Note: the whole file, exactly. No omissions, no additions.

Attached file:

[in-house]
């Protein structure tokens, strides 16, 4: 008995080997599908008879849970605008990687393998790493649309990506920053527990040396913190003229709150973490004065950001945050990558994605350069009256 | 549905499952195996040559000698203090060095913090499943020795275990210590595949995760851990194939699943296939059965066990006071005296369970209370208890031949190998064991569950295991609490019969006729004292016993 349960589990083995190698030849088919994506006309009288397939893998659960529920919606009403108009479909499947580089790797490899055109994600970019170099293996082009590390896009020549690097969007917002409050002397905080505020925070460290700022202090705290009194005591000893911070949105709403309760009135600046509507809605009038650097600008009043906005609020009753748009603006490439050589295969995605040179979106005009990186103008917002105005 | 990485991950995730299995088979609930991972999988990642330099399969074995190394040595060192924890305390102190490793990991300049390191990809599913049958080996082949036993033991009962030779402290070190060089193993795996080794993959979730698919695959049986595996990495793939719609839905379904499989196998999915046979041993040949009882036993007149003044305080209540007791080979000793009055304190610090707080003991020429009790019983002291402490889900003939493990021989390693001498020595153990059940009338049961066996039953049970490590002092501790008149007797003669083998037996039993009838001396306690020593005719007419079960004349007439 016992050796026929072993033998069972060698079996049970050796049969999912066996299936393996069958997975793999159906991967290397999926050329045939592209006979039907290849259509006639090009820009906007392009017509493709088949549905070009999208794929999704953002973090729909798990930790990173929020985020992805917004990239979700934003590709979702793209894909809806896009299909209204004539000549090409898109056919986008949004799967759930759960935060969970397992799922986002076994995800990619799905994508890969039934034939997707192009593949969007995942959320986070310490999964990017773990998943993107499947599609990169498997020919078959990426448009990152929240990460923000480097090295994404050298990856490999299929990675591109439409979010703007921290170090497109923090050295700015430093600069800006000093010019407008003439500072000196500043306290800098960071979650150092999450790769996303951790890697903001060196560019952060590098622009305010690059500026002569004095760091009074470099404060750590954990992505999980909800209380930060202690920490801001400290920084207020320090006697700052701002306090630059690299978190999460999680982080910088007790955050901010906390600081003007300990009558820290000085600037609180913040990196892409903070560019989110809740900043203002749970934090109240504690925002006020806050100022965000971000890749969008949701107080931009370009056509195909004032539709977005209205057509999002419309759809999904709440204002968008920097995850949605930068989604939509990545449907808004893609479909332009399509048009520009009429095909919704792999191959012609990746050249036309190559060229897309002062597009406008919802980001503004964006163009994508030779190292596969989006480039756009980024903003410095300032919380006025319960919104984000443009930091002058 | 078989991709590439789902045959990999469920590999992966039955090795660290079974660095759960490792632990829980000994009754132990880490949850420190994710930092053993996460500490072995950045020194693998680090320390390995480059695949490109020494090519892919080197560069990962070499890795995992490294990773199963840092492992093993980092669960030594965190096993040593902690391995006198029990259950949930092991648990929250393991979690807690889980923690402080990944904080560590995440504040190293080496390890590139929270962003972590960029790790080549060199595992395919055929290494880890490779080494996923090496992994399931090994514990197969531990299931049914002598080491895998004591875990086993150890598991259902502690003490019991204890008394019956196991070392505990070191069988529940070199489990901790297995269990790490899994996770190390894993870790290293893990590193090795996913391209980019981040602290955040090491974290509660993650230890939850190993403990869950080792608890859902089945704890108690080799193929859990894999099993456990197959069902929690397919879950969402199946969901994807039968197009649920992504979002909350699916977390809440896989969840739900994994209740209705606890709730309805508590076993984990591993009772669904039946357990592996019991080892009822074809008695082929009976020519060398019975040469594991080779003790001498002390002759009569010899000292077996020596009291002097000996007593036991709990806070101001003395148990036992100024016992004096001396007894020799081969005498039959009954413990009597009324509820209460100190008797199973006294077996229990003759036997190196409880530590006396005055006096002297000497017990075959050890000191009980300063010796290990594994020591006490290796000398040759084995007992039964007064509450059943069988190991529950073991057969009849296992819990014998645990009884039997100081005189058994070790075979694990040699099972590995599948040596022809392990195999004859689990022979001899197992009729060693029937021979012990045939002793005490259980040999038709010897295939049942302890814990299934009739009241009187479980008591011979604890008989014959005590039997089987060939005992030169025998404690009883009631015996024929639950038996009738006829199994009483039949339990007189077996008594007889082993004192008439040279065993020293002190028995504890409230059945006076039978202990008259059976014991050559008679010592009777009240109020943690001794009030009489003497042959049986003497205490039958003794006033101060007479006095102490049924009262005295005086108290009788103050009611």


[in-house]
């Protein structure tokens, strides 16, 4: 008995080997599908008879849970605008990687393998790493649309990506920053527990040396913190003229709150973490004065950001945050990558994605350069009256 | 549905499952195996040559000698203090060095913090499943020795275990210590595949995760851990194939699943296939059965066990006071005296369970209370208890031949190998064991569950295991609490019969006729004292016993 349960589990083995190698030849088919994506006309009288397939893998659960529920919606009403108009479909499947580089790797490899055109994600970019170099293996082009590390896009020549690097969007917002409050002397905080505020925070460290700022202090705290009194005591000893911070949105709403309760009135600046509507809605009038650097600008009043906005609020009753748009603006490439050589295969995605040179979106005009990186103008917002105005 | 990485991950995730299995088979609930991972999988990642330099399969074995190394040595060192924890305390102190490793990991300049390191990809599913049958080996082949036993033991009962030779402290070190060089193993795996080794993959979730698919695959049986595996990495793939719609839905379904499989196998999915046979041993040949009882036993007149003044305080209540007791080979000793009055304190610090707080003991020429009790019983002291402490889900003939493990021989390693001498020595153990059940009338049961066996039953049970490590002092501790008149007797003669083998037996039993009838001396306690020593005719007419079960004349007439 016992050796026929072993033998069972060698079996049970050796049969999912066996299936393996069958997975793999159906991967290397999926050329045939592209006979039907290849259509006639090009820009906007392009017509493709088949549905070009999208794929999704953002973090729909798990930790990173929020985020992805917004990239979700934003590709979702793209894909809806896009299909209204004539000549090409898109056919986008949004799967759930759960935060969970397992799922986002076994995800990619799905994508890969039934034939997707192009593949969007995942959320986070310490999964990017773990998943993107499947599609990169498997020919078959990426448009990152929240990460923000480097090295994404050298990856490999299929990675591109439409979010703007921290170090497109923090050295700015430093600069800006000093010019407008003439500072000196500043306290800098960071979650150092999450790769996303951790890697903001060196560019952060590098622009305010690059500026002569004095760091009074470099404060750590954990992505999980909800209380930060202690920490801001400290920084207020320090006697700052701002306090630059690299978190999460999680982080910088007790955050901010906390600081003007300990009558820290000085600037609180913040990196892409903070560019989110809740900043203002749970934090109240504690925002006020806050100022965000971000890749969008949701107080931009370009056509195909004032539709977005209205057509999002419309759809999904709440204002968008920097995850949605930068989604939509990545449907808004893609479909332009399509048009520009009429095909919704792999191959012609990746050249036309190559060229897309002062597009406008919802980001503004964006163009994508030779190292596969989006480039756009980024903003410095300032919380006025319960919104984000443009930091002058 | 078989991709590439789902045959990999469920590999992966039955090795660290079974660095759960490792632990829980000994009754132990880490949850420190994710930092053993996460500490072995950045020194693998680090320390390995480059695949490109020494090519892919080197560069990962070499890795995992490294990773199963840092492992093993980092669960030594965190096993040593902690391995006198029990259950949930092991648990929250393991979690807690889980923690402080990944904080560590995440504040190293080496390890590139929270962003972590960029790790080549060199595992395919055929290494880890490779080494996923090496992994399931090994514990197969531990299931049914002598080491895998004591875990086993150890598991259902502690003490019991204890008394019956196991070392505990070191069988529940070199489990901790297995269990790490899994996770190390894993870790290293893990590193090795996913391209980019981040602290955040090491974290509660993650230890939850190993403990869950080792608890859902089945704890108690080799193929859990894999099993456990197959069902929690397919879950969402199946969901994807039968197009649920992504979002909350699916977390809440896989969840739900994994209740209705606890709730309805508590076993984990591993009772669904039946357990592996019991080892009822074809008695082929009976020519060398019975040469594991080779003790001498002390002759009569010899000292077996020596009291002097000996007593036991709990806070101001003395148990036992100024016992004096001396007894020799081969005498039959009954413990009597009324509820209460100190008797199973006294077996229990003759036997190196409880530590006396005055006096002297000497017990075959050890000191009980300063010796290990594994020591006490290796000398040759084995007992039964007064509450059943069988190991529950073991057969009849296992819990014998645990009884039997100081005189058994070790075979694990040699099972590995599948040596022809392990195999004859689990022979001899197992009729060693029937021979012990045939002793005490259980040999038709010897295939049942302890814990299934009739009241009187479980008591011979604890008989014959005590039997089987060939005992030169025998404690009883009631015996024929639950038996009738006829199994009483039949339990007189077996008594007889082993004192008439040279065993020293002190028995504890409230059945006076039978202990008259059976014991050559008679010592009777009240109020943690001794009030009489003497042959049986003497205490039958003794006033101060007479006095102490049924009262005295005086108290009788103050009611």